This post has been republished via RSS; it originally appeared at: New blog articles in Microsoft Tech Community.
Microsoft Teams is the fastest growing business application in Microsoft's history, recently surpassing the 13 million daily active user mark. Seeing and hearing the excitement from Microsoft Ignite attendees firsthand only solidifies its popularity. In BRK1036 Matt Wade, the creator of the popular eBook "Everyday Etiquette in Microsoft Teams" and the Periodic Table of Office 365, discussed best practices for conversations, files, private chat, and more to make your Teams experience the best it can be in a room mixed with 80% currently using Teams and 20% still exploring usage.
In the 50-year history of email, many bad behaviors have developed. Some of these include the unnecessary reply all, "Per my last email", among many others. Using the content provided in this session we can avoid falling into the same poor behaviors that we see with email.
While the web experience of Teams is excellent, downloading both the desktop and mobile applications is recommended. Within these apps, you can personalize notifications including at the channel or conversation level. Additionally, the mobile experience provides "Quiet Hours" and "Quiet Days" features to mute all notifications at specific times…work/life balance right!?!
There is so much information to sift through in today's digital world. Being able to identify relevant topics within Teams is important and the formatting functionality is key. Using a subject line, for example, when starting a new conversation may allow members of the Team to quickly determine if the topic is something they need to read
Also, @mentions can be a great way to alert someone that an action from them is needed. However, use them strategically and especially do not abuse the capability of mentioning the entire channel or Team.
Conversations provide more than just a boring blob of text including reactions, memes, and gifs. Memes and gifs can add a little fun and personality to conversations but be sure to consider the culture of the company and/or Team when using them.
Matt suggests using the thumbs up reaction as a way of acknowledging a message, as opposed to the traditional slew of "Ok" or "Thanks" email replies. The other reactions can be used for sentiment though.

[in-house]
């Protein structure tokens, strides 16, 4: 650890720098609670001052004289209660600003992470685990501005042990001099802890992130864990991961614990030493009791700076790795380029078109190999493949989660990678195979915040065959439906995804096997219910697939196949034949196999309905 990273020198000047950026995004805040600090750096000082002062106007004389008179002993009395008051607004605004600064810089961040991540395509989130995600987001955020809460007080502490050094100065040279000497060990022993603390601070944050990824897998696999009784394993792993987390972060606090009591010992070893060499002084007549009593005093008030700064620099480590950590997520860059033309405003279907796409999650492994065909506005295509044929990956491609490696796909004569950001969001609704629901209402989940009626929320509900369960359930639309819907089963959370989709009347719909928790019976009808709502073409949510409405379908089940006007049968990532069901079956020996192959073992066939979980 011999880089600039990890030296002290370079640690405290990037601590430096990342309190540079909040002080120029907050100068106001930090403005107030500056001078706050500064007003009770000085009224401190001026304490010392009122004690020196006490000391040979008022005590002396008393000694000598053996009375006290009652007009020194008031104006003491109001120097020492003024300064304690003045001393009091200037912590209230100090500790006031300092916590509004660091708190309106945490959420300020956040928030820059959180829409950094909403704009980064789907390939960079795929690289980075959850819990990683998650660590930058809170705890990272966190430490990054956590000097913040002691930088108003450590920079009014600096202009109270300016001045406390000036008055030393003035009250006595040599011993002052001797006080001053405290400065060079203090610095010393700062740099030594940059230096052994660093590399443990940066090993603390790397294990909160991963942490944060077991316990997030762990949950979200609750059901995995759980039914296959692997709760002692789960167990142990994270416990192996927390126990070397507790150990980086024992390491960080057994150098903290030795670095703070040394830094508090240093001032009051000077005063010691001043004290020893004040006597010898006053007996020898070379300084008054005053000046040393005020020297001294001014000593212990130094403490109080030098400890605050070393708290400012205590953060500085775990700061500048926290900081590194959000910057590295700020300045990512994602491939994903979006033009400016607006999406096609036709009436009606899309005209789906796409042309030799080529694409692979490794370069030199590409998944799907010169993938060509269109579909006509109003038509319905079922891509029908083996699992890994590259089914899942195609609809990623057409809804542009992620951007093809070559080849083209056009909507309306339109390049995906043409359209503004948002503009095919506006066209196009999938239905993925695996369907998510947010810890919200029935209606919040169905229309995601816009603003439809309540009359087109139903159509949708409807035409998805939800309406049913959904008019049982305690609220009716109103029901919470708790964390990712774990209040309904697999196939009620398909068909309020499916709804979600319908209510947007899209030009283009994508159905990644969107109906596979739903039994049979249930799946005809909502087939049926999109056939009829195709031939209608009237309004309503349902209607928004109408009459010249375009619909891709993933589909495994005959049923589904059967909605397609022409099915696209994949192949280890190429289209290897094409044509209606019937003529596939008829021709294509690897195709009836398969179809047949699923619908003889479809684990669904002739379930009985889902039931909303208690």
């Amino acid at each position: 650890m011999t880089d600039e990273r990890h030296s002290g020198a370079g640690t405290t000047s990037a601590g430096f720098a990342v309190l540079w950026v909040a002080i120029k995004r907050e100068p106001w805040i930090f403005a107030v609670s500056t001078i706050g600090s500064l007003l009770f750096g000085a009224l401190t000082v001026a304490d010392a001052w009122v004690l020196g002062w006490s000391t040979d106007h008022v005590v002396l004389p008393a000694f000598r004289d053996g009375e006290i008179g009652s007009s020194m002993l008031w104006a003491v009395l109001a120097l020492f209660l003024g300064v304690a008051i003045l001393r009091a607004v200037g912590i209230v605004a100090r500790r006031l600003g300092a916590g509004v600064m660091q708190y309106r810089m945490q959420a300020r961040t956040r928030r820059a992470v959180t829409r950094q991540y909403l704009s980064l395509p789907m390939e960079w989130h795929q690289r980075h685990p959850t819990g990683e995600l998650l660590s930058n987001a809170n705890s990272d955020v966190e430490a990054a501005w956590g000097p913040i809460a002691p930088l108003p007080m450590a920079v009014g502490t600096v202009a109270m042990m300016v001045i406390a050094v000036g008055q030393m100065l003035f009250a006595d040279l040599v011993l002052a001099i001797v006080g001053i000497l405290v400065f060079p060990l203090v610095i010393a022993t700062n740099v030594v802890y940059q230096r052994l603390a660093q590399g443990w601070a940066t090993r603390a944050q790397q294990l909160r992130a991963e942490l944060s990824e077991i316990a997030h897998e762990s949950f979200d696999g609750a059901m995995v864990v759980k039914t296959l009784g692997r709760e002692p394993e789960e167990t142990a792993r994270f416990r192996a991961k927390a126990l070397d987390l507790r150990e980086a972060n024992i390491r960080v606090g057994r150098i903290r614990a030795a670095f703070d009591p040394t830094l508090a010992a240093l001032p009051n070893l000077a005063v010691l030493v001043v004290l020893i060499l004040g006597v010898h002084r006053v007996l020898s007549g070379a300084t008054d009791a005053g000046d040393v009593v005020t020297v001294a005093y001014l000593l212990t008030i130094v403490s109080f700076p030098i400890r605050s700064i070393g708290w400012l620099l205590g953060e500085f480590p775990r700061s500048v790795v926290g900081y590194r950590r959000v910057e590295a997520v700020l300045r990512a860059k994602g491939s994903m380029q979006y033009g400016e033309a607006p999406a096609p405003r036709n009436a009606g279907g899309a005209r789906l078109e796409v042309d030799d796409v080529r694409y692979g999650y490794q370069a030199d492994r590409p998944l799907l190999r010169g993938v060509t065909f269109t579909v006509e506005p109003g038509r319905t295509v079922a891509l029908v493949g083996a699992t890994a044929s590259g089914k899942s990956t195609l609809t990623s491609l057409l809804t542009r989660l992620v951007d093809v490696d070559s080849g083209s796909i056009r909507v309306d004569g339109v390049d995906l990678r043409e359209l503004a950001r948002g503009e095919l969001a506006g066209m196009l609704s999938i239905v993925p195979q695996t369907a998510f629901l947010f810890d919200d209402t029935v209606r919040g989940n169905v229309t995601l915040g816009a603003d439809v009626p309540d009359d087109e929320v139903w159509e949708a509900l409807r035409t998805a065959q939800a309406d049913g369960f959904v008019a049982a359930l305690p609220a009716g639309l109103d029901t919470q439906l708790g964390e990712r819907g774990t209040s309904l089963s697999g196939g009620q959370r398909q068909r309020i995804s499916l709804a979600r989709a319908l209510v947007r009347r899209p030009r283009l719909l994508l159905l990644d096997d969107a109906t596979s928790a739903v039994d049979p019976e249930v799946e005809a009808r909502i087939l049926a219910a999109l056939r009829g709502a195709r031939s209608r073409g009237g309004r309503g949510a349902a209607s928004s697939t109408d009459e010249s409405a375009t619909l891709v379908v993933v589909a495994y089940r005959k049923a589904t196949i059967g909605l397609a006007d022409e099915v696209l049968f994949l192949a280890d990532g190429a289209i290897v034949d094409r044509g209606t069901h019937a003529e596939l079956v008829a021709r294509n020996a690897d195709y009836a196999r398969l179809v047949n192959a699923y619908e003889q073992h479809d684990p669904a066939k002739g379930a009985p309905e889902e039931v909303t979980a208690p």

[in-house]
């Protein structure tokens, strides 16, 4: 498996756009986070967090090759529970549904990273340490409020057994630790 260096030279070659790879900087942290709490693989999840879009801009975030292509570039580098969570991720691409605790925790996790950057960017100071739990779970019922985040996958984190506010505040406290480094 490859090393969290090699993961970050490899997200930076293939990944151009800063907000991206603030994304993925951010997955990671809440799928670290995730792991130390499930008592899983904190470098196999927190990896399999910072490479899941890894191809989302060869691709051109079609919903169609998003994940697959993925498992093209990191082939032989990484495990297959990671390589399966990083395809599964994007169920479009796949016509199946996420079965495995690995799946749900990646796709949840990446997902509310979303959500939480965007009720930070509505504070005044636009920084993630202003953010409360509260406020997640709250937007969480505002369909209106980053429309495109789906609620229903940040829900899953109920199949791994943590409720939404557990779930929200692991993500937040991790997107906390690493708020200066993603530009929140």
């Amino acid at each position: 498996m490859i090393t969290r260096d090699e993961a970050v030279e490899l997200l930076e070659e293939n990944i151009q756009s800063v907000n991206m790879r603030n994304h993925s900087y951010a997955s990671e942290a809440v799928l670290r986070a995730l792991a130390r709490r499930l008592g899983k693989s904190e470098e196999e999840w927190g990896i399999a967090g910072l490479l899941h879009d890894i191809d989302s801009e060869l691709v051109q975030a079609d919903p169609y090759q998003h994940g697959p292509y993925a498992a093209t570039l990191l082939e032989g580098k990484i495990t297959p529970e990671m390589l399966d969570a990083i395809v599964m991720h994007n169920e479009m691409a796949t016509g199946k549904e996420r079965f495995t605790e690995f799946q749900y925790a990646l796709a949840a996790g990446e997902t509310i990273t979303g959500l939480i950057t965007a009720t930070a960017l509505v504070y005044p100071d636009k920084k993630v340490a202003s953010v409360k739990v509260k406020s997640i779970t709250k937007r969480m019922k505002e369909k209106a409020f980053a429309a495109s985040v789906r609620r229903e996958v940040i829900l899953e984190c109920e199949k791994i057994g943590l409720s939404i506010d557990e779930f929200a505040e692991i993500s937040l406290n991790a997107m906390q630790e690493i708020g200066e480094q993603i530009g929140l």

Most importantly, understand the difference between replying to an existing conversation and starting a new one. Too many times we see someone mean to reply to a conversation, only to start a new one instead which fragments the discussion or causes confusion.
When deciding how to structure channels in a Team, Matt suggests only creating new ones when they are necessary instead of creating "channel sprawl". He does think an optional "water cooler" channel can be useful to capture some of the banter that could otherwise clog up the business-related conversations in other channels. After channels have been created, they should not be renamed without informing the Team and considering the ramifications of the rename on the SharePoint side since the corresponding folder in the document library does not get renamed.
A big announcement at Microsoft Ignite was the general availability of private channels. With nearly 25,000 votes on UserVoice, Microsoft delivered on the community's most popular request. When creating private channels though, be sure to understand how the permissions work.
To avoid the traditional repetitive sending of files back and forth, they can instead be uploaded to Teams and shared in conversations with a link directly to them. With the newly announced 100GB maximum file size in SharePoint, there should be very few cases where a file cannot follow this model.
While working with files, it is suggested to keep the folder structure to no more than 3 levels deep for navigational and URL limitation reasons. Additionally, these files can be synced to your device for offline access.
Private chat can be perfect for high-priority questions or just to ping friends, but if the conversation leans toward continued work-related items it may be better suited for a channel in a Team. Similarly, if the conversation grows to contain many participants consider whether it should be a Team instead.
Along with traditional meetings scheduled via Outlook, Teams provides the ability to schedule meetings directly in a specific channel. One nice thing about these channel meetings is the ability to capture the entire conversation for later review.
During Teams meetings, keep your microphone muted until you need to speak. We've likely all been in a meeting with barking dogs, rusting papers, or side conversations that interrupt the speaker.
When sharing your screen, such as a web page, use the "CTRL +" or "CTRL -" shortcuts to zoom in. As Matt puts it, "If you think it's large enough, it's not".
Thanks for following along with BRK1036 at Microsoft Ignite 2019!
About Jeremy Miller
Blog: It's Partly Cloudy
About Matt Wade